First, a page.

Behaviour Change

PROPAGANDA FOR CHANGE is a project created by the students of Behaviour Change (ps359) and Professor Thomas Hills at the Psychology Department of the University of Warwick. This work was supported by funding from Warwick's Institute for Advanced Teaching and Learning.

Thursday, February 6, 2014

Another silly mistake..

This piece of lighthearted 30 second ad  first appeared on this prestigious blog under Lauren Fanson's post (February 19th, 2013). It was rightly pointed out that the use of Goldenberg's 'Consequence Template' was a key technique in dissuading the audience from using another brand. In combination with the element of humor to cover the weak argument (Eisend, 2011) the results are quite formidable. There are, however, further elements to be considered in this, otherwise, innocent-looking clip.

Innocence is, perhaps, the most important thing to be considered here.

A fair step down from my previous blog post, rid of the dramatically grisly ending, the modest set-up of this ad sticks to the bare essentials of storytelling; a simple and relate-able causal structure and context. This method of presentation tends to keep the message longer in the memory, even in the face of discrediting information (Anderson, Lepper & Ross, 1980). This is of particular significance in the industry of selling spectacles because the difference between various brands of lenses are often finely nuanced, or altogether negligible to the normal user.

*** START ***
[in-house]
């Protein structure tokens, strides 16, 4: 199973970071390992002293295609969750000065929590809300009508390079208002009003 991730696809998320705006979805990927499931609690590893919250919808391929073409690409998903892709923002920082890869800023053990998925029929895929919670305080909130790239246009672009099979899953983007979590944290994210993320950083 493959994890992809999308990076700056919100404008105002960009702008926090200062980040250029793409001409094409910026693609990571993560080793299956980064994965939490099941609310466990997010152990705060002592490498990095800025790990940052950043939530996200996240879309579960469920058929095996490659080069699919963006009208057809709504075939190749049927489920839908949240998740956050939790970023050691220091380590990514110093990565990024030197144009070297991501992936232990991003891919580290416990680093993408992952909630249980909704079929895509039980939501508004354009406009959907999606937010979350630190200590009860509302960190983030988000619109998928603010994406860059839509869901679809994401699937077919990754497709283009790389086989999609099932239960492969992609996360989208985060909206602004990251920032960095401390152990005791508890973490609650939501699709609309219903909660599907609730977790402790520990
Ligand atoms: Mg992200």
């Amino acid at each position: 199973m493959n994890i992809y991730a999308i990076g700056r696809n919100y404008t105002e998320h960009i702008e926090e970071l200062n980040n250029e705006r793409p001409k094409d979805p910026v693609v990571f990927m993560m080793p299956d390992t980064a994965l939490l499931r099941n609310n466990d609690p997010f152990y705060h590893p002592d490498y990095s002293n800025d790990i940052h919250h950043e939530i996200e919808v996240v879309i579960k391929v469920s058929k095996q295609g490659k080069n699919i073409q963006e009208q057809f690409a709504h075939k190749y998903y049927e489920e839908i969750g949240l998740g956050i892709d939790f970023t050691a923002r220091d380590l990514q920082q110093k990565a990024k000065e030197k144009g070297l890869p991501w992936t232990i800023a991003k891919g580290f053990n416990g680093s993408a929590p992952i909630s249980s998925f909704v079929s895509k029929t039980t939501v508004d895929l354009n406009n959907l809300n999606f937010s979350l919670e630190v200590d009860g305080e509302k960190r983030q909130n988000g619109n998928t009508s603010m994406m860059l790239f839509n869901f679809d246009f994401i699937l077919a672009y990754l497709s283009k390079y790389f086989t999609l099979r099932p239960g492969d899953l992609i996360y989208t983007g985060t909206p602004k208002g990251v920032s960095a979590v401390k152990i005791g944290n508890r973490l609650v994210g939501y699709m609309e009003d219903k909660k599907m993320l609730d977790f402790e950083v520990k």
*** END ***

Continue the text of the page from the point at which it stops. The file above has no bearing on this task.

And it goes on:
The narration of the story suggests that the person who just witnessed his partner mis-planting a passionate kiss deserved all of our sympathy, but in reality both parties are, in fact, ridiculed. Janes and Olson, 2000 found that merely having a target observe another person being ridiculed increased the target's rate of conformity, so the ad is actually a double whammy in this respect.

The solve-all solution? Specsavers, of course. Setting up such an expectation again distinguishes from other brands that probably have highly similar products be pegging themselves to be superior (despite providing no concrete grounds for such a claim, as far as the viewer is shown), reinforced by humor, and generates a self-fulling prophecy in the viewer's mind (Darley & Fazio, 1980)

Qi Peng Wang


  • Anderson, C. A., Lepper, M. R., & Ross, L., (1980). Perseverance of social theories: The role of explanation in the persistence of discredited information. Journal of Personality and Social psychology, 39, 1037-1049.
  • Darley, J. M., & Fazio, R. H. (1980). Expectancy confirmation processing arising in the social interaction sequence. American Psychologist, 76, 192-199.
  • Eisend, M. (2011). How humor in advertising works: A meta-analytic test of alternative models. Marketing Letters, 22(2), 115-132. 
  • Goldenberg, J., Mazursky, D., & Solomon, S. (1999). The Fundamental Templates of Quality Ads, Marketing Science, 18, 333-351.
  • Janes, L. M., & Olson, J. M. (2000). Jeer pressure: the behavioral effects of observing ridicule of others. Personality and Social Psychology Bulletin, 26, 474-485.

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